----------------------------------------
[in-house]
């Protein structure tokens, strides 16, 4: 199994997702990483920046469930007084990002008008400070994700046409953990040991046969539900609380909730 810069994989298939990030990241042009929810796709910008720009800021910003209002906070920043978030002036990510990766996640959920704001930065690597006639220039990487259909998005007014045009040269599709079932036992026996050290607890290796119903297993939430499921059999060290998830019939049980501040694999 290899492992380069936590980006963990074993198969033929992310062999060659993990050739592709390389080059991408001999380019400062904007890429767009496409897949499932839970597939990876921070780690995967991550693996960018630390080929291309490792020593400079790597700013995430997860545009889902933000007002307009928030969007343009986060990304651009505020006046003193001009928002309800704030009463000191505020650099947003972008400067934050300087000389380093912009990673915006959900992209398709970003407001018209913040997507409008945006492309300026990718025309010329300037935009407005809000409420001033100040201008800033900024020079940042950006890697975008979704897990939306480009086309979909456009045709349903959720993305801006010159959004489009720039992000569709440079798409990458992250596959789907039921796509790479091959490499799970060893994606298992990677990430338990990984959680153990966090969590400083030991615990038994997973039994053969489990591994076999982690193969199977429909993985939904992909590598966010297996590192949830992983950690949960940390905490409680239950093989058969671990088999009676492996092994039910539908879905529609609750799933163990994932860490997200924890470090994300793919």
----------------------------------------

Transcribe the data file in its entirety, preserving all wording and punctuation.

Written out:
[in-house]
């Protein structure tokens, strides 16, 4: 199994997702990483920046469930007084990002008008400070994700046409953990040991046969539900609380909730 810069994989298939990030990241042009929810796709910008720009800021910003209002906070920043978030002036990510990766996640959920704001930065690597006639220039990487259909998005007014045009040269599709079932036992026996050290607890290796119903297993939430499921059999060290998830019939049980501040694999 290899492992380069936590980006963990074993198969033929992310062999060659993990050739592709390389080059991408001999380019400062904007890429767009496409897949499932839970597939990876921070780690995967991550693996960018630390080929291309490792020593400079790597700013995430997860545009889902933000007002307009928030969007343009986060990304651009505020006046003193001009928002309800704030009463000191505020650099947003972008400067934050300087000389380093912009990673915006959900992209398709970003407001018209913040997507409008945006492309300026990718025309010329300037935009407005809000409420001033100040201008800033900024020079940042950006890697975008979704897990939306480009086309979909456009045709349903959720993305801006010159959004489009720039992000569709440079798409990458992250596959789907039921796509790479091959490499799970060893994606298992990677990430338990990984959680153990966090969590400083030991615990038994997973039994053969489990591994076999982690193969199977429909993985939904992909590598966010297996590192949830992983950690949960940390905490409680239950093989058969671990088999009676492996092994039910539908879905529609609750799933163990994932860490997200924890470090994300793919």